A bit of artistic spirituality will be on display at UT through the discussion of renowned composer Ernest Bloch's work in a lecture series.
The Fern and Manfred Steinfeld Program in Judaic Studies will host "Ernest Bloch: A Musical Neshuma" with Maestro Lucas Richman of the Knoxville Symphony Orchestra on Thursday at the McClung Museum Auditorium. The lecture is set to take place at 5 p.m.
According to its website, the Fern and Manfred Steinfeld Program was established in 1993 to support a scholar of Judaism. The program works to organize programming including "Holocaust conferences, Israel semesters, film festivals and exhibitions, often in collaboration with other university units and outside organizations."
UT's Judaic Studies is celebrating its 20th anniversary with the schedule of events.
A musical tribute to Bloch will be performed by the Knoxville Symphony Orchestra on Feb. 20 and 21.
Angela Batey, associate director for graduate studies, serves the university as director of choral activities and will be participating in the event.
"All of our choirs will be presenting the piece with the Knoxville Symphony Orchestra playing," Batey said. "We have had a long-standing collaboration that occurs roughly every three years with the KSO in which we provide our students as the chorus to allow the KSO to present a major choral work. In 2010, I suggested this work as the collaborative work for 2014."
The event will feature Richmond, the music director of the Knoxville Symphony Orchestra, as he speaks on Ernest Bloch, one of classical music's most renowned Swiss-American composers.
Gilya Schmidt, professor of religious studies and director of the Fern and Manfred Steinfeld Program in Judaic Studies, was involved in the founding of the program in 1993.
"Maestro Lucas Richman invited us to collaborate with him on a campus lecture that would introduce Ernest Bloch to students, faculty, and staff in anticipation of the concert which the Knoxville Symphony Orchestra is planning for Feb. 20 and 21 that includes Bloch's 'Sacred Service'," Schmidt said. "So I organized the event on Jan. 23 in collaboration with the KSO."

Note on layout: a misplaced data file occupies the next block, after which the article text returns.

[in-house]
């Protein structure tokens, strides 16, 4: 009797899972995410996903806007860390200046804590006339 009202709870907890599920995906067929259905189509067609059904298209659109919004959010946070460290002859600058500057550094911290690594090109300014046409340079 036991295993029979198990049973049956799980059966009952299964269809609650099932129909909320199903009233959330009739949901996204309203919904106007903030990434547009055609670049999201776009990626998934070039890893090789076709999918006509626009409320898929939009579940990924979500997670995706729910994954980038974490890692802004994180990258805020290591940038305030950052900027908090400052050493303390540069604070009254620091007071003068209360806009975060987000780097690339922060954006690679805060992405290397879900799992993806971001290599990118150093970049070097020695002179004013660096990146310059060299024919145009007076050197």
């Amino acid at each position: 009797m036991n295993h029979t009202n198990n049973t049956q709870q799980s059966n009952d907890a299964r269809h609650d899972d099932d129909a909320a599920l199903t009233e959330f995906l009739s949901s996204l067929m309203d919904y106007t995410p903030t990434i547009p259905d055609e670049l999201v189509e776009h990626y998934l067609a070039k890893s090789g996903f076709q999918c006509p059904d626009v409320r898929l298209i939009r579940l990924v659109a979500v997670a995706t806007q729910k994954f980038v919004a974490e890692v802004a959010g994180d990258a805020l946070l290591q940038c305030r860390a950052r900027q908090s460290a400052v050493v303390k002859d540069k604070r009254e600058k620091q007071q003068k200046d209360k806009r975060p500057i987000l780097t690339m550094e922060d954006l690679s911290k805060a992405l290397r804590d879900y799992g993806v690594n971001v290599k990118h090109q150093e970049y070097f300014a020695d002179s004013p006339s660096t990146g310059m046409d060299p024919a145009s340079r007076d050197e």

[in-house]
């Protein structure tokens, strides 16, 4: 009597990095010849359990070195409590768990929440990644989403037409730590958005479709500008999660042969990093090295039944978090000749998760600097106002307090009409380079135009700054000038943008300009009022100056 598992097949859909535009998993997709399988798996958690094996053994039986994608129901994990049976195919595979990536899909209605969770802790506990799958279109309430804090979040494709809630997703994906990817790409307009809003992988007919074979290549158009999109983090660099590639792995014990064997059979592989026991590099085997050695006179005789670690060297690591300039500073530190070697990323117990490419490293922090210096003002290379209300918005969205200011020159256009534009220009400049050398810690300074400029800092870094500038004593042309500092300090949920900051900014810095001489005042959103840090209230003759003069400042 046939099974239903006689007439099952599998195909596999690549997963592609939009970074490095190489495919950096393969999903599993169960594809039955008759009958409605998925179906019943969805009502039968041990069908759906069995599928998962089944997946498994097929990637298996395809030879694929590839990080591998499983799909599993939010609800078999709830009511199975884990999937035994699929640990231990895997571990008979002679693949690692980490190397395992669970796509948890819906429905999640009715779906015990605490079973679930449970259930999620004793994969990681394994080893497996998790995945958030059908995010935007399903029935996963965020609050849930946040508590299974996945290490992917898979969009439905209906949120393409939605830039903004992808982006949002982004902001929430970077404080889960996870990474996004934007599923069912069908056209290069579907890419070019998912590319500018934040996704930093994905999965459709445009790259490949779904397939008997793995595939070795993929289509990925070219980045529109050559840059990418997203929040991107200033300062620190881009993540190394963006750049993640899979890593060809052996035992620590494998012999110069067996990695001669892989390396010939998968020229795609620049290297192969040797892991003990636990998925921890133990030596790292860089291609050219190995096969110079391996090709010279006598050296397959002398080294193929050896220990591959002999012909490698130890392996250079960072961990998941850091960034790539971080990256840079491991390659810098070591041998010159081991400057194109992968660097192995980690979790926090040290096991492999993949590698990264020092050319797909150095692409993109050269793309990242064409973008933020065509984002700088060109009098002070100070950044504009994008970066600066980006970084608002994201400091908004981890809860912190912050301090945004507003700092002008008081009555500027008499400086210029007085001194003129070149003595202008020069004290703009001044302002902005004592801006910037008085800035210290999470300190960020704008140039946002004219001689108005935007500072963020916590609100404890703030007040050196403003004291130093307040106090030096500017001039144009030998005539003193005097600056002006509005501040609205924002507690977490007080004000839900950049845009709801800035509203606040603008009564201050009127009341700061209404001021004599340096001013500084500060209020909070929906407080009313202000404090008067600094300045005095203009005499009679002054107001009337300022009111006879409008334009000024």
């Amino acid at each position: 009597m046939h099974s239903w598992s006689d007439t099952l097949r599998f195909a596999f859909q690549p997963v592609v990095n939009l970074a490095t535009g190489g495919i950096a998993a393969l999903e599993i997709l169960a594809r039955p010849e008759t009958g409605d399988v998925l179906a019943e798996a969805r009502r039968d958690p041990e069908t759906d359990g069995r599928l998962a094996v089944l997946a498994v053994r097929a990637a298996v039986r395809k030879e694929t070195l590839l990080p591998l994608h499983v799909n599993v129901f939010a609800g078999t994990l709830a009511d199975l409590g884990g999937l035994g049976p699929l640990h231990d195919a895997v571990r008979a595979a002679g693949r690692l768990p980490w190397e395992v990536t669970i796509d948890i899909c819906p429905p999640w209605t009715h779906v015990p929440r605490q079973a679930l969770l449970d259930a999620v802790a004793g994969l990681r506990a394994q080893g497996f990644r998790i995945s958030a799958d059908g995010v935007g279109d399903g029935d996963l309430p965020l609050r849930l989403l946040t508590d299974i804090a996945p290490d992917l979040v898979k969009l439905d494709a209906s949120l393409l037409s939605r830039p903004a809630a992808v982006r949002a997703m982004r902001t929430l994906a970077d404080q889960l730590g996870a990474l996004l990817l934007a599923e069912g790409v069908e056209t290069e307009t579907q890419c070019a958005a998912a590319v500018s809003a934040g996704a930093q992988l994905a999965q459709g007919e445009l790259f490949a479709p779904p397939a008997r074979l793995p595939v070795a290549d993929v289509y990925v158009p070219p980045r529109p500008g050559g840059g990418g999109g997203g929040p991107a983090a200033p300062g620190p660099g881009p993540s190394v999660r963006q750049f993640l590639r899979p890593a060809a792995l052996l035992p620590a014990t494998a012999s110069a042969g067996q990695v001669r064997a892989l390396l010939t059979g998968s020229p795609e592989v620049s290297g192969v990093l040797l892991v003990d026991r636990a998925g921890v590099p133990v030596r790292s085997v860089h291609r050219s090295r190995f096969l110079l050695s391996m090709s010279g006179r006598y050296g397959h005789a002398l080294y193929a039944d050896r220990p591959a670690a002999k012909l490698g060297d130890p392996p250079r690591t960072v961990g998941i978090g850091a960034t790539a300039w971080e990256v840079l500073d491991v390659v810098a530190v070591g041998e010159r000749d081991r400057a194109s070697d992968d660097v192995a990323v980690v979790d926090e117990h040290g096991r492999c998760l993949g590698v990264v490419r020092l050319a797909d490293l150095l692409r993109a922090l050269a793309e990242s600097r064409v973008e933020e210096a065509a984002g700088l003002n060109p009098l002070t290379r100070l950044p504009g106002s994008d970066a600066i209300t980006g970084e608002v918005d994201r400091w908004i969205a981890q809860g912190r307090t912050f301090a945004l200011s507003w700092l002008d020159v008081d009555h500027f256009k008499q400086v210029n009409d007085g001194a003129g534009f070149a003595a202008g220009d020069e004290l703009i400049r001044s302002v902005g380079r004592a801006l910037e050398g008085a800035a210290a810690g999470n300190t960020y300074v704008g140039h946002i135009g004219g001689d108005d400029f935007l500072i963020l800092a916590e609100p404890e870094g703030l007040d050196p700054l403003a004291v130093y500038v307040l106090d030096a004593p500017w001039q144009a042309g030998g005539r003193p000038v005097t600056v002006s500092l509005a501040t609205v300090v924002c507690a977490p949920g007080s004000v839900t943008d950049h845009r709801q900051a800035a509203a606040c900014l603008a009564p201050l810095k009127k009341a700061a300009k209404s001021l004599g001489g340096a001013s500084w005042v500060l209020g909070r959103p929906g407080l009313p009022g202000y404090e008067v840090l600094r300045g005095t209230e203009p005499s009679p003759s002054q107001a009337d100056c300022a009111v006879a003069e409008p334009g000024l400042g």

Bloch was born in Switzerland but came to the U.S. in 1916 and worked in the states for most of his life.
"It is my understanding that this piece by Bloch, 'Sacred Service,' or in Hebrew, 'Avodath Hakodesh,' was commissioned by a synagogue in San Francisco in the 1930s for mixed chorus and orchestra," Schmidt said. "It is based on elements from the Shabbat morning synagogue service which Bloch was well familiar with from his own life."
The musical program brings in many elements from religious backgrounds, particularly the Hebrew culture.
"It is my understanding that the Maestro will talk about how spirituality is expressed through music, giving the example of Bloch's 'Sacred Service,'" Schmidt said. "He will demonstrate this concept with musical excerpts that he will play for the audience.
"Through the presentation, the students should have a very good grasp of the connection between spirituality and creative activity as expressed in the work and life of Ernest Bloch."
Not only will both events be a learning experience for the audience, but Batey also said the tribute will be a new experience for the performers as well.
"This will likely be the only experience in the singers' lifetimes in which they sing a major work in Hebrew," Batey said. "The learning curve for the majority of our singers is steep, and it provides a rich fabric of diversity to our students' musical experiences here at UT."
Ticket prices for the musical tribute range from $15-$85, with discounts available for students, and may be purchased from knoxvillesymphony.com